Civil Unrest – A Review

Last night I went to see the Civil Unrest show that my photographs have been included in. The show is in a series of tunnels under London Bridge at Debut London and forms part of the Coming Up festival.

Entering the venue two actors stand costumed, quite convincingly, as riot police guarding the gallery. After a few minutes to buy drinks and a programme the audience is invited through to the next tunnel with the two police checking the stamps on people’s hands that they were given in exchange for their tickets on the door.

The ‘gallery’ is a smoke filled tunnel with photographs of protests, some are simply hung by cable ties to metal fencing whilst others have been collaged with newspapers. The room is lit by bare bulbs strung across the room and a bright red stage light in the corner that backlights some of the photographs.

Soon the police come and bark at people to move on to the next section, which includes artwork by Peter Kennard and video by Fil Kaler, the audience is contained in a small area surrounded by more metal fencing and riot police. Small groups of people are then allowed through by the police to a kitchen hatch and handed a cardboard tray of food and pass onto a canteen. The canteen is made up of two long rows of tables and benches, surrounded by scaffolding that makes walkways above and patrolled by riot police as people eat below.

The food initially looked unappealing in it’s compartmentalised cardboard tray; a bread roll, beetroot, roast vegetables, a slab of meat on a thick grey sauce and a large blob of bright yellow mustard. But after trying some with the provided plastic spoon you find that the bread roll is soft and fresh, the vegetables are delicious, the meat has been cooked slowly and crumbles away and the sauce is a creamy mushroom one. Drinks are brought round by a man wearing a navy jumpsuit, pushing a trolley with enamel mugs containing a small serving of Courvoisier punch.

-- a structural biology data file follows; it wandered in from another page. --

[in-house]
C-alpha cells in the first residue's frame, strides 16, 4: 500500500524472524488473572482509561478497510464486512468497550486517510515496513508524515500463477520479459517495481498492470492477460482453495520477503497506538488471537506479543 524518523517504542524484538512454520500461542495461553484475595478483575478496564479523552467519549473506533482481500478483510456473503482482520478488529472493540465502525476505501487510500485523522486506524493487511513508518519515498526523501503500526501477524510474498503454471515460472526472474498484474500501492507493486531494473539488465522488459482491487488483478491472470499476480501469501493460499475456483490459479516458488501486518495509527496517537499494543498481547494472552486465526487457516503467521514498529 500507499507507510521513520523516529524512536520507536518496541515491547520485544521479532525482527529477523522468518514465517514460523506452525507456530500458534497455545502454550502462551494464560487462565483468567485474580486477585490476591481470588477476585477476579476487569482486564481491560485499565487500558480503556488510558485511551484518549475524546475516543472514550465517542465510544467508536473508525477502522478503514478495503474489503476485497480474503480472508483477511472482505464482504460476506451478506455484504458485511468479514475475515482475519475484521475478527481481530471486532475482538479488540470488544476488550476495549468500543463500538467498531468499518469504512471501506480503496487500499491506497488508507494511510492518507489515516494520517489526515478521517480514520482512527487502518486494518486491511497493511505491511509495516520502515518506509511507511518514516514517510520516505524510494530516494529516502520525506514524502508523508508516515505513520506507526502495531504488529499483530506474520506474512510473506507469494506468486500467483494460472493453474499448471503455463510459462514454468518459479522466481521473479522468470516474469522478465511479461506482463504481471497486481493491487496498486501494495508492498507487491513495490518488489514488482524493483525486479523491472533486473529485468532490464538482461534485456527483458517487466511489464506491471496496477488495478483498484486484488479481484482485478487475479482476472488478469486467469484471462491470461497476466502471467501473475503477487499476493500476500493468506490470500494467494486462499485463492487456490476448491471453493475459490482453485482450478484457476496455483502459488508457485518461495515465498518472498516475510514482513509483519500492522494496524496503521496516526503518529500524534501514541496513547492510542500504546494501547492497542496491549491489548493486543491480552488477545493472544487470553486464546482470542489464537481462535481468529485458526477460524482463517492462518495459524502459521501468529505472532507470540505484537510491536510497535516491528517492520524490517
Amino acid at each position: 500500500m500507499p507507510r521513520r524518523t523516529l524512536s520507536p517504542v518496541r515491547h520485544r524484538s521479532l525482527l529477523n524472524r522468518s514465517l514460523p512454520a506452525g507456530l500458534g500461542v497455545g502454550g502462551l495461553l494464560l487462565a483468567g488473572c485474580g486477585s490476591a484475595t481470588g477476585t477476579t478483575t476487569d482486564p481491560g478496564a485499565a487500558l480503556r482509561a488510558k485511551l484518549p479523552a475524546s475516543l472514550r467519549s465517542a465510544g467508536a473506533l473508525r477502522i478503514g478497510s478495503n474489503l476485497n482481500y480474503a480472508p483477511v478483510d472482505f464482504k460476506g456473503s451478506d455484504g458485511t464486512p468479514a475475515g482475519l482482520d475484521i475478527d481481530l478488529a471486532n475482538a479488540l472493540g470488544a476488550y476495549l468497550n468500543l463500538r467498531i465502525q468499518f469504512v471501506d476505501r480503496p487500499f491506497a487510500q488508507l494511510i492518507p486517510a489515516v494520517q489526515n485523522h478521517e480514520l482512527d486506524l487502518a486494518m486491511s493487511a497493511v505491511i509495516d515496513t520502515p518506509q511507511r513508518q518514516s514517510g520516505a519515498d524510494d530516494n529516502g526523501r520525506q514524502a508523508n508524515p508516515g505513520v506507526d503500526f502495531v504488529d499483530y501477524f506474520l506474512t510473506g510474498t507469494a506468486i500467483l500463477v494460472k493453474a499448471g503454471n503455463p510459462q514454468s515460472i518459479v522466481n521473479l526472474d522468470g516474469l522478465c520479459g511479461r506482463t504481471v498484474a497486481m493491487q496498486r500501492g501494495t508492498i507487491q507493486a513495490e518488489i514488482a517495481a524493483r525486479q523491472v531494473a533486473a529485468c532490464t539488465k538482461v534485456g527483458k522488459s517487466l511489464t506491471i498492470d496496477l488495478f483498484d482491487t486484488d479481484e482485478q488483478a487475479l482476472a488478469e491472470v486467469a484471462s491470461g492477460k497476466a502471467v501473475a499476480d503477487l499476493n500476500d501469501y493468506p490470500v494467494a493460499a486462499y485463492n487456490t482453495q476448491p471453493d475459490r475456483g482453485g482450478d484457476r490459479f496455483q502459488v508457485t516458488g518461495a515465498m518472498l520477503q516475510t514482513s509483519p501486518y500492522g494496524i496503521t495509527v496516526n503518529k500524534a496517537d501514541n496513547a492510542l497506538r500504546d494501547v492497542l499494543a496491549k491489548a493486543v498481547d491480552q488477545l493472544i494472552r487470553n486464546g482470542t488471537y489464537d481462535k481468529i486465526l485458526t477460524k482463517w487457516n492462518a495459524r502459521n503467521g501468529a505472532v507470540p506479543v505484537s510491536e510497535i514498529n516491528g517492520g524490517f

After people had finished eating two of the tables were removed from the middle of the canteen to form the centrer stage for Ben Ellis’ play Unrestless. The play is about three siblings different approaches to the student protest outside Milbank last year.

The play utilised the space in the tunnel quite well, with scenes taking place on the walkways over the audience and others with the actors walking over the tables where people had been eating and were still sitting. I don’t often go to the theatre but there were a few scenes I couldn’t quite suspend disbelief, but that’s probably more because I covered the events depicted rather than any fault with the acting.

Unfortunately the show has already sold out for the rest of it’s run, but there will be a private view at 4pm today, just drop me note via email or in the comments and I’ll get you on the guest list.

You can see more photos from the show in my archive.

Civil Unrest: A Landscape of Political Dissent & Social Disorder

My photos of political protest have been included in the Civil Unrest project curated by Spike Laurie at the Old Vic New Voices and is part of the Coming Up festival.

It includes photographs by:

  • Brian David Stevens
  • Guy Smallman
  • Marc Vallée
  • Fil Kaler
  • John Godwin
  • Jonathan Warren
  • kennardphillips

It will also feature theatre Unrestless by award winning playwright Ben Ellis

The show is on March the 2nd, 3rd and 4th only at Debut London Bridge.

Unfortunately all of the free tickets have sold out already, but paid tickets are still available and include a meal devised by Mark Jankel.